Six outdoor activities every water lover should try at least once

Love getting your hair wet? Then tick these six waterborne adventures off your to-do list pronto

1. Wild swimming in the Inner Hebrides

Mystic Mull - a wild swimmer's haven |Photo Chris Parker

Mystic Mull – a wild swimmer’s haven |Photo Chris Parker

Britain has some of the most amazing coastline in the world, yet many of its beaches remain hidden. These little slices of peace and paradise welcome the intrepid adventurer and those in the know, and wild swimming is the perfect way to experience them. Wild sea swimming is an excellent all-round activity for building fitness and strength, boosting mood and creating a natural endorphin high. Water temperatures can rise to a balmy 15 degrees, though many prefer to don a wetsuit.

Daniel Start, author of Wild Swimming, recommends  mystical Mull, in the Inner Hebrides, with perfect white sand swimming coves galore (though few people ever find them).

“My first experience was at Fidden, where tufted grass ran down to an islet-studded bay and the dying sun seemed to be setting the distant archipelago on fire. I took a shallow dive into this great iced cocktail and swam down to touch the rippled grooves of sand along the shallow seabed. That night we made a fire in the dwindling half-light and sang songs under the stars on the beach,” says Daniel. 

2.  Kitesurfing in West Sussex

The English south coast is ideal for kitsurfing rookies|Photo Visit Britain

The English south coast is ideal for kitsurfing rookies|Photo Visit Britain

West Sussex is a hotbed for kitesurfing. Take Shoreham beach, near Brighton, which is the training ground of many a kitesurf pro thanks to its wind-prone waters and big rollers. But for beginners
and intermediates, West Wittering, near Chichester, is hard to beat. Extensive sandbars mean that low tide offers sheltered, easy access water, perfect for perfecting your wind-harnessing skills. 

3. Coasteering in Pembrokeshire

Steep cliffs and atlantic waves combine to make Wales the place to try coasteering|Photo Gail Johnson /

Steep cliffs and atlantic waves combine to make Wales the place to try coasteering|Photo Gail Johnson /

Back in the 1980s, a new sport was born on the cliffs of Pembrokeshire. It combined rock hopping, shore scrambling, swell riding, cave exploring and cliff jumping to make an aquatic journey along the coast like nothing else before, taking you to hard-to-reach caves and cliffs you just can’t get to through the land.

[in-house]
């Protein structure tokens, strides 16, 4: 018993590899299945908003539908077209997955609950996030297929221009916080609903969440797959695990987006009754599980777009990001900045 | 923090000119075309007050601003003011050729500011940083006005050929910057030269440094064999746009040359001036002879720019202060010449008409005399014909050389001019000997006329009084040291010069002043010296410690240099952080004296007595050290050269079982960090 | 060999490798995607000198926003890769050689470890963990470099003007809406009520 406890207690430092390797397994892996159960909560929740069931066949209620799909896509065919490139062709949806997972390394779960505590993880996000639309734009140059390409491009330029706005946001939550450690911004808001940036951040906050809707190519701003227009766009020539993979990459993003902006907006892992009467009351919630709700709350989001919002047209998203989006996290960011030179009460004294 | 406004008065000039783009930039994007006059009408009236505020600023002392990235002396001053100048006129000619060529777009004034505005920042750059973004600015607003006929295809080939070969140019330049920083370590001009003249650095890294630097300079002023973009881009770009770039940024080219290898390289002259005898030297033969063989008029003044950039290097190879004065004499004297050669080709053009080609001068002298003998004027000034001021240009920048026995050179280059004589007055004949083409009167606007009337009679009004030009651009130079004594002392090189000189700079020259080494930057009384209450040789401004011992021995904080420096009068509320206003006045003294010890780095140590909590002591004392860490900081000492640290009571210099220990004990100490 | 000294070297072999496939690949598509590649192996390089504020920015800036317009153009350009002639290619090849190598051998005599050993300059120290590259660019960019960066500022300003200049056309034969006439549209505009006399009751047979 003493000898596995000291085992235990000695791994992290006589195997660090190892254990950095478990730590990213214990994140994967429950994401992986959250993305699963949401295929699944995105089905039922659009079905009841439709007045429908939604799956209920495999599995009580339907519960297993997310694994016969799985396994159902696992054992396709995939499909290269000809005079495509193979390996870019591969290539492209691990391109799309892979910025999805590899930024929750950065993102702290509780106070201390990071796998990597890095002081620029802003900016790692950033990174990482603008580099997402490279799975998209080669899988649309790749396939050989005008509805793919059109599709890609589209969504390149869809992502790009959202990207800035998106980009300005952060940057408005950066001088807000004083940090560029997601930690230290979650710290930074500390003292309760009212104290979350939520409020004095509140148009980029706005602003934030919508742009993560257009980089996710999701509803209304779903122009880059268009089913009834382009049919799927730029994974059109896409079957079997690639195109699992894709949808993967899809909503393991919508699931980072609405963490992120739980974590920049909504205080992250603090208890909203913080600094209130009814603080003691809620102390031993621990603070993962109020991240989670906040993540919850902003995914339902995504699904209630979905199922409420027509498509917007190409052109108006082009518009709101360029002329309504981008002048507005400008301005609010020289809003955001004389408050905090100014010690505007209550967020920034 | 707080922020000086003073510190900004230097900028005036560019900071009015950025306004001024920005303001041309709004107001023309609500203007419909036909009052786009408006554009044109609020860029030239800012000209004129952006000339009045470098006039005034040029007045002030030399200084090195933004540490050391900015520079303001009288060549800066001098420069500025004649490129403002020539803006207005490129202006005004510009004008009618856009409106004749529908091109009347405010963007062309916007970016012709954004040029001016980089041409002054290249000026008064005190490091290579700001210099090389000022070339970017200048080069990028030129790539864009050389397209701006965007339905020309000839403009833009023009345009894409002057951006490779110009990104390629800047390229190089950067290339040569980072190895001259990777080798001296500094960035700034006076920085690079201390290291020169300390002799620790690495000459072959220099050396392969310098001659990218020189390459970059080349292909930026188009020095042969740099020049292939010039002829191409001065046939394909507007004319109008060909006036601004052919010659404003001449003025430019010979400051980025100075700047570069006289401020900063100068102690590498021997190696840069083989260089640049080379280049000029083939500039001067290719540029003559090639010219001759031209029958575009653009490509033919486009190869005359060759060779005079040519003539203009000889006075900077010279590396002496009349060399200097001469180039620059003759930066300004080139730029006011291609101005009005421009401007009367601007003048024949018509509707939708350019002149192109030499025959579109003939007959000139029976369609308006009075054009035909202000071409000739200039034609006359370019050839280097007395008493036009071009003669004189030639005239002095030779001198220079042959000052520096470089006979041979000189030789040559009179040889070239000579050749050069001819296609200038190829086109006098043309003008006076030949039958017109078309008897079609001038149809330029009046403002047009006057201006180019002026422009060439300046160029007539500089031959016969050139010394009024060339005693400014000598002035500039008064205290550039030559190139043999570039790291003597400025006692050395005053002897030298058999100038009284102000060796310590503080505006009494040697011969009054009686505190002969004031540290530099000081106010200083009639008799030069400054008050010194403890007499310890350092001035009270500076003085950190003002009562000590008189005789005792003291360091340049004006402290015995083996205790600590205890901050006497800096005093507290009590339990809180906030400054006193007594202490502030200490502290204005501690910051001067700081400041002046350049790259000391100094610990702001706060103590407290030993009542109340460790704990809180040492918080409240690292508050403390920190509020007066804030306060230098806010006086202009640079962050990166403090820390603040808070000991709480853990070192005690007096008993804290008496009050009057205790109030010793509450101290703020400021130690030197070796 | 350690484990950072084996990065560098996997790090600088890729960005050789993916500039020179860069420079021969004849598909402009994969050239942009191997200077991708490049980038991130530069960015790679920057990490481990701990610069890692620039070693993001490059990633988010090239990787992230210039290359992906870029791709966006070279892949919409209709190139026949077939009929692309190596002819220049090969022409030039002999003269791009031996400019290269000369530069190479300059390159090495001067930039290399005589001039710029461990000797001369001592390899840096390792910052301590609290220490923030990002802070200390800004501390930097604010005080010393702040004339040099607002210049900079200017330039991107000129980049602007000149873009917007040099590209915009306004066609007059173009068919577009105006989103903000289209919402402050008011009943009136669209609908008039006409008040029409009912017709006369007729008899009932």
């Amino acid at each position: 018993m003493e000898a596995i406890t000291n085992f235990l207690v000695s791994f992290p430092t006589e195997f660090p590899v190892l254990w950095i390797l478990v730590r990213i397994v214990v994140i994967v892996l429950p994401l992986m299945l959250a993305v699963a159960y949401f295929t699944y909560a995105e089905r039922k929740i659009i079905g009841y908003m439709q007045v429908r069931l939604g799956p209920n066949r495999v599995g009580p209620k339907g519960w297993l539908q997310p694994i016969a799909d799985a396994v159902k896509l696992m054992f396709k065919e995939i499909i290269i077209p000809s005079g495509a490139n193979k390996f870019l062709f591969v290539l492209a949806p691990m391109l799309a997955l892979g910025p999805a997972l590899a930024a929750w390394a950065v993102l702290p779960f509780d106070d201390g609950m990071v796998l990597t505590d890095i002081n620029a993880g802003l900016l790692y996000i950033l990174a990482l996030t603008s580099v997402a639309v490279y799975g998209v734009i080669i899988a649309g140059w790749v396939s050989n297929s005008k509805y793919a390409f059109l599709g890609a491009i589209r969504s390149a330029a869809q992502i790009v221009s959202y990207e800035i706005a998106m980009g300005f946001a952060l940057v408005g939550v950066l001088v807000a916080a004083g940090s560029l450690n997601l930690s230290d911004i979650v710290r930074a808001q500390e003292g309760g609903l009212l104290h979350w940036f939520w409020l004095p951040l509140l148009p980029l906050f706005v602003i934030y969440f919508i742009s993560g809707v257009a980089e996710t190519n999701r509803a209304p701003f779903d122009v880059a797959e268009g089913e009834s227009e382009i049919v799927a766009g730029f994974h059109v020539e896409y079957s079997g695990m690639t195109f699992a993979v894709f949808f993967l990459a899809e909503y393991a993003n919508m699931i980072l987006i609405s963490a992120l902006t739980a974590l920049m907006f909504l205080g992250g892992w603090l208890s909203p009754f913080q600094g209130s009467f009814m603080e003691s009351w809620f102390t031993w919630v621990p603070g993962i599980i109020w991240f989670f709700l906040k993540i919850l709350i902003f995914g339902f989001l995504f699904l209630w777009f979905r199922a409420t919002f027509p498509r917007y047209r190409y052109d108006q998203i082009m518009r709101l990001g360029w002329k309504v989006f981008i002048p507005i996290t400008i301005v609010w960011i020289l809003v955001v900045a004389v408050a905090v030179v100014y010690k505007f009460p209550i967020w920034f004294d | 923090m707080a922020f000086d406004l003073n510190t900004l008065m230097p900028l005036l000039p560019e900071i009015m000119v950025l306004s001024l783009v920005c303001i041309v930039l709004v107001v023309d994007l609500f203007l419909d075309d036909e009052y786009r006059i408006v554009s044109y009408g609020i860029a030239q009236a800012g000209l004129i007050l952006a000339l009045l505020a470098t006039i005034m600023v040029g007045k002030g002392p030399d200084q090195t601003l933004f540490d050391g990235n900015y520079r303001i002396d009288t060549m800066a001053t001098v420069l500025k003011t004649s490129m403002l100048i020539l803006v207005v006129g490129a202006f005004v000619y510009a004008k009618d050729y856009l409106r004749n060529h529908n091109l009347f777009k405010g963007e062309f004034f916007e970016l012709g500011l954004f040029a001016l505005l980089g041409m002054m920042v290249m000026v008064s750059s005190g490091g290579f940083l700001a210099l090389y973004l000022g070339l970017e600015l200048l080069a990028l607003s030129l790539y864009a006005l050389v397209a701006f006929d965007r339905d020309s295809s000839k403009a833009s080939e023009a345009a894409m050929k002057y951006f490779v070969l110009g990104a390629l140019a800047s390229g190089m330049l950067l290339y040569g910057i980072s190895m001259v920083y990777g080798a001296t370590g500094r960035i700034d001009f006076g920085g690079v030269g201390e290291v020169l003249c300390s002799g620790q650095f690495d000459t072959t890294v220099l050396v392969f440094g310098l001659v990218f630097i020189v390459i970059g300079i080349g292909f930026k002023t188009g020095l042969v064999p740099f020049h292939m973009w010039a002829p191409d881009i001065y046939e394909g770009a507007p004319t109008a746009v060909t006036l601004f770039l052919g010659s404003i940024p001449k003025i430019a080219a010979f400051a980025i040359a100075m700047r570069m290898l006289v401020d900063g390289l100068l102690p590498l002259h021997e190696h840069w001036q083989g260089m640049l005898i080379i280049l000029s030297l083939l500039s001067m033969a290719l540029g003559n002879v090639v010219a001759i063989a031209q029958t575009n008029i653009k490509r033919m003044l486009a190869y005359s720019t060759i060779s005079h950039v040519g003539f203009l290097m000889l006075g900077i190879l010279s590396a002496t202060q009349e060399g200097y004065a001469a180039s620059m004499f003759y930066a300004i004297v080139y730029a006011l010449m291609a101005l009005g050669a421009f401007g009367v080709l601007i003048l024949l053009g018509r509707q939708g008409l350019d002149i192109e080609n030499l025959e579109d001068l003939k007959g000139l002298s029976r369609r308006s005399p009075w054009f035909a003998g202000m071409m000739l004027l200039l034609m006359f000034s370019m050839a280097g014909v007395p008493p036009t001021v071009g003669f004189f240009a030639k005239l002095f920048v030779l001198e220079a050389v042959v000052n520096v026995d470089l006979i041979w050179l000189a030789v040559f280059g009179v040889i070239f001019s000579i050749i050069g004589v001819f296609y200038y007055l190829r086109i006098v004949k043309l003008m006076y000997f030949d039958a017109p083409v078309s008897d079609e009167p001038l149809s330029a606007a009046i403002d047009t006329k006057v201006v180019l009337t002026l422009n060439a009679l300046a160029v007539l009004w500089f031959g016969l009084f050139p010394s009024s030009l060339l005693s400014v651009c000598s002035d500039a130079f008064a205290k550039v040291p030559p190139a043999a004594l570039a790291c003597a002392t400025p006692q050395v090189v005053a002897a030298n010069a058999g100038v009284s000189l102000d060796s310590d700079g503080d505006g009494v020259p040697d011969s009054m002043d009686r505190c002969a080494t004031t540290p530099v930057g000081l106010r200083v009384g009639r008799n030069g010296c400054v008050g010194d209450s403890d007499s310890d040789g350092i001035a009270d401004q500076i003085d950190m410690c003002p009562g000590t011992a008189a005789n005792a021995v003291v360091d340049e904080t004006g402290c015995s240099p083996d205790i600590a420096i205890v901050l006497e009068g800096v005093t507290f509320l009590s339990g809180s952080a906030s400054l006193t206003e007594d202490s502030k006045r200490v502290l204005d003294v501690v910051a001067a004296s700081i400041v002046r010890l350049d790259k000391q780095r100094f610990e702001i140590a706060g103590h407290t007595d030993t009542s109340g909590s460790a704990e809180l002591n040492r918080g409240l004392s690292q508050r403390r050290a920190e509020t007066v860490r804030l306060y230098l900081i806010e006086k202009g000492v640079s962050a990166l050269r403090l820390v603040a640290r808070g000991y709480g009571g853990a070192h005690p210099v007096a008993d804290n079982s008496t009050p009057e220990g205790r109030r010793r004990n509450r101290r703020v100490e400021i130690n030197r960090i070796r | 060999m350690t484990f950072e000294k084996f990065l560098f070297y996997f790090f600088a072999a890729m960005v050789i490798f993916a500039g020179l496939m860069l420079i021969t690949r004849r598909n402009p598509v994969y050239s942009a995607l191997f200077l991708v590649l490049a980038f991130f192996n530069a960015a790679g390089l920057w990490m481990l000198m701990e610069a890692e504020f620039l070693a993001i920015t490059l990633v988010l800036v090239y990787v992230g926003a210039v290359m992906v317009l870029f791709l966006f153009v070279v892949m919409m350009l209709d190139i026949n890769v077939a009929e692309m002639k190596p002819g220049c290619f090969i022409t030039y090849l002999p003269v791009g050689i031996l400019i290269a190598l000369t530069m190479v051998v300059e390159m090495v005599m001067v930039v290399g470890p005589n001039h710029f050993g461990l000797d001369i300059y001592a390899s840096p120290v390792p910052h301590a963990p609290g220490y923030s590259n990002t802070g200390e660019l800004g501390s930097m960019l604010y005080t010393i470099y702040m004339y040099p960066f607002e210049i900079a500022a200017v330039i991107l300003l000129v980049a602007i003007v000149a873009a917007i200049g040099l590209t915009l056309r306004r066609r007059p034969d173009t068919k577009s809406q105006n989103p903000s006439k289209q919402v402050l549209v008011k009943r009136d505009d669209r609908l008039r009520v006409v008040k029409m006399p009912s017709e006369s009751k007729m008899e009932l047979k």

Needless to say, it soon caught on the world over, with courses taking off everywhere from Scotland to New Zealand. But, as so often is the case, the original is still the best. With cliffs that jut straight up from the sea, constantly being pummelled by rowdy Atlantic waves, this is about as full throttle as coasteering gets.

And if the scrambling, cave exploration or coastal scenery doesn’t get your heart pumping, we guarantee a 6m cliff jump into the icy Welsh waters will.

4. Gorge walking in the Lake District

Gorge Walking - a unique way to explore the Lake District |Photo River Deep Mountain High

Gorge Walking – a unique way to explore the Lake District |Photo River Deep Mountain High

The unique terrain of the Lake District is the perfect playground for one of the UK’s most varied outdoor activities, gorge walking

Johan Hoving, senior instructor at River Deep Mountain High in the Lake District, gives his simple definition of what gorge walking is: “The origin of gorge walking is finding an interesting way to get up a mountain. I describe it as taking a continuous path, up a river, doing activities along the way.”

Clambering through the becks, the possibilities of activities are seemingly endless. Whether it be swimming, scrambling or jumping from an 8m ledge into a pool, there is guaranteed to be something to do that will tickle your fancy while tackling the feisty river.

 Climbing in the river and scrambling around gives you that sense of adventure you had as a child when your mum first let you loose on your bike. Only wetter.

5. Sea kayaking the Scottish Isles

Kayaking under moody skies |Photo Richard Harpham

Kayaking under moody skies |Photo Richard Harpham

The isles around Scotland harbour some of the greatest sea kayaking locations in the world, with high cliffs and stunning caves. Adventurer Richard Harpham is especially keen on the Outer Hebrides:

“The Outer Hebrides are incredible, with golden beaches, caves, arches and crannies. Be aware though that bad weather here can leave you exposed, with the full force of the Atlantic from the west.  One of the highlights is catching the ferry with your sea kayak on a trolley and heading out for an adventure.”

Fancy trying it out? It’s important to note that conditions can range from flat calm through to monstrous seas, and some areas have huge tide races, over-falls and very strong currents. So it’s not a place for the inexperienced. However, you can put yourself in the hands of a qualified coach or activity centre.

6. River tubing and Cliff Jumping in Scotland

Scotland's natural waterpark| Photo Ace Adventures

River Findhorn: Scotland’s natural waterpark | Photo Ace Adventures

Yes, river tubing. It is what you think it is: travelling downstream on donut-shaped inflatables, rapids, waterfalls and all.

The River Findhorn in Scotland offers some of the finest river tubing waters in Britain, with a hefty sprinkling of rapids, plunge pools and curtained waterfalls.

For added gnarl, a series of cliff jumps into the dark tannined waters are worked in to the itinerary, culminating in a heart-in-your-mouth, 35 foot jump at Randolph’s Leap.

Words: Mary Creighton, Nick Spearing, Richard Harpham, Daniel Start